MALTA, the largest of the Maltese Islands, situated between Europe and Africa, in the central channel which connects the eastern and western basins of the Mediterranean Sea. The group belongs to the British Empire. It extends over 29 m., and consists of Malta, or sq. m., Gozo (q.v.) 20 sq. m., Comino (set apart as a quarantine station) 1 sq. m., and the uninhabited rocks called Cominotto and F ilfla. Malta (lat. of Valletta Observatory 35° 53/ 55” N., long. 14° 30' 45” W.) is about 60 m. from the nearest point of Sicily, 140 m. from the mainland of Europe and 180 from . Africa; it has a magnificent natural harbour. From the dawn of maritime trade its possession has been important to the strongest nations on the sea for the time being.

Malta is about 17% m. long by 8% broad; Gozo is 8% by 4% m. This chain of islands stretches from N .E. to S.E. On the S.W. the declivities towards the sea are steep, and in places rise abruptly some 400 ft. from deep water. The general slope of these ridges is towards the N.W., facing Sicily and snow-capped Etna, the source of cool evening breezes. The Bingemma range, rising 726 ft., is nearly at right angles to the axis of the main island. The geological “ Great Fault ” stretches from sea to sea at the foot of these hills. There are good anchorages in the channels between Gozo and Comino, and between Comino and Malta. In addition to the harbours of Valletta, there are in Malta, facing N .W., the bays called Mellieha and St Paul's, the inlets of the Salina, of Madalena, of St Julian and St Thomas; on the S.E. there is the large bay of Marsa Scirocco. There are landing places on the S.W. at Fomh-il-rih and Miggiarro. Mount Sceberras (on which Valletta is built) is a precipitous promontory about 1 m. long, pointing N.E. It rises out of deep water; well-sheltered creeks indent the opposite shores on both sides. The waters on the S.E. form the “Grand Harbour, ” having a narrow entrance between Ricasoli Point and Fort St Elmo. The series of bays to the N.W., approached between the points of Tigne and St Elmo, is known as the Marsamuscetto (or Quarantine) Harbour. I

Mighty fortifications and harbour works have assisted to make this ideal situation an emporium of Mediterranean trade. During the Napoleonic wars and the Crimean campaign the Grand Harbour was frequently overcrowded with shipping. The gradual supplanting of sail by steamships has made' Malta a coaling station of primary importance. But the tendency to great length and size in modern vessels caused those responsible for the civil administration towards the end of the 19th century to realize that the harbour accommodation was becoming inadequate for modern iieets and first-class liners. A breakwater was therefore planned on the Monarch shoal, to double the available anchorage area and increase the frontage of deep-water wharves available in all Weathers.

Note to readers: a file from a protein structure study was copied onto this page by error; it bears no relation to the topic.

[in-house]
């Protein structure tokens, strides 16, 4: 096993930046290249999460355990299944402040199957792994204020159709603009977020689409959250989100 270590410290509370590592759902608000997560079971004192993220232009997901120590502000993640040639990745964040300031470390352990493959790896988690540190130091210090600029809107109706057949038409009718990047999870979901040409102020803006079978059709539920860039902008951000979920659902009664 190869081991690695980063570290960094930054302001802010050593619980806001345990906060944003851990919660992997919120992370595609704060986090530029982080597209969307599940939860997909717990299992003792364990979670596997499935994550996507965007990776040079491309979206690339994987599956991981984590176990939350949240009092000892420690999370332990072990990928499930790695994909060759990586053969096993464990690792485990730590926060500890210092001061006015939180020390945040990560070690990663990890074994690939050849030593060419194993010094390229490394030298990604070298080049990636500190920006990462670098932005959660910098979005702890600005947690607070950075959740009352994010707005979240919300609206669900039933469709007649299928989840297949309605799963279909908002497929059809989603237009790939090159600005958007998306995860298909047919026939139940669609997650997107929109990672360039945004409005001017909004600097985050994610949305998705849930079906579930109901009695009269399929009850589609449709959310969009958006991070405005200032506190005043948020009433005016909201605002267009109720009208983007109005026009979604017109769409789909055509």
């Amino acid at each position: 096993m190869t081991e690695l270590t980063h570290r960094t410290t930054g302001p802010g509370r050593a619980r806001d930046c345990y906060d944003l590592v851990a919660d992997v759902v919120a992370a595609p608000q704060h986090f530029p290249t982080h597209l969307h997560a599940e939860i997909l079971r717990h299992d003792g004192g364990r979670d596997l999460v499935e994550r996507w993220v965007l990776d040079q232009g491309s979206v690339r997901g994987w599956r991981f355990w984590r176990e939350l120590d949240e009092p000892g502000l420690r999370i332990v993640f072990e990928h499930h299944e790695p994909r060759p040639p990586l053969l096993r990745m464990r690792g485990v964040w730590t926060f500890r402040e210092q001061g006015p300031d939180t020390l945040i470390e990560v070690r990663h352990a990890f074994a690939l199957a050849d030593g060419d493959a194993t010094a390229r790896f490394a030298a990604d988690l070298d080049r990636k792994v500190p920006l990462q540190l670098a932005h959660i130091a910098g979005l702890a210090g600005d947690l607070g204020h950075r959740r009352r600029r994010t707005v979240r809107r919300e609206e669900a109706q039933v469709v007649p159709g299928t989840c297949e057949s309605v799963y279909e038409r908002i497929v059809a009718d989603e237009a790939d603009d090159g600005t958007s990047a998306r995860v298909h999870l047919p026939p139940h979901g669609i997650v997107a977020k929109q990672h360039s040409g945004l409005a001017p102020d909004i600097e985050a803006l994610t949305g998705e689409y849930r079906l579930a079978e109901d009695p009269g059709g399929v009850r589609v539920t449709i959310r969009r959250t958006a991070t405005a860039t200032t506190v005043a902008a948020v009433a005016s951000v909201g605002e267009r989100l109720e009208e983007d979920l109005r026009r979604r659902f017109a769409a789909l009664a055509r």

The Maltese Islands consist largely of Tertiary Limestone, with somewhat variable beds of Crystalline Sandstone, Greensand and Marl or Blue Clay. The series appears to be in line with awww, » similar formations at Tripoli in Africa, Cagliari in and Wat". Sardinia, and to the east of Marseilles. To the south- Suppl” east of the Great Fault (already mentioned) the beds are more regular, comprising, in descending order, (11) Upper Coralline Limestone; (b) Yellow, Black or Greensand; (c) Marl or Blue Clay; (d) White, Grey and Pale Yellow Sandstone; (e) Chocof late-coloured nodules with shells, &c.; (f) Yellow Sandstone; (g) Lower Crystalline Limestone. The Lower Limestone probably belongs to the Tongarian stage of the Oligocene series, and the Upper Coralline Limestone to the Tortonian stage of the Miocene. The beds are not folded. The general dip of the strata is from W.S.W. to E.N.E. North of the Great Fault and at Comino the level of the beds is about 400 ft. lower, brin ing (e), the Marl, in juxtaposition with (g), the semi-crystalline Iimestone. There is a system of lesser faults, parallel to the Great Fault, dividing the area into a number of blocks, some of which have fallen more than others. There are also indications of another series of faults roughly parallel to the south-east coast, which point to the islands being fragments of a former extensive plateau. The mammalian remains found in Pleistocene deposits are of exce tional interest Among the more remarkable forms are a species pfphippopotamus; the elephant (including a pigmy variety), and a gigantic dormouse.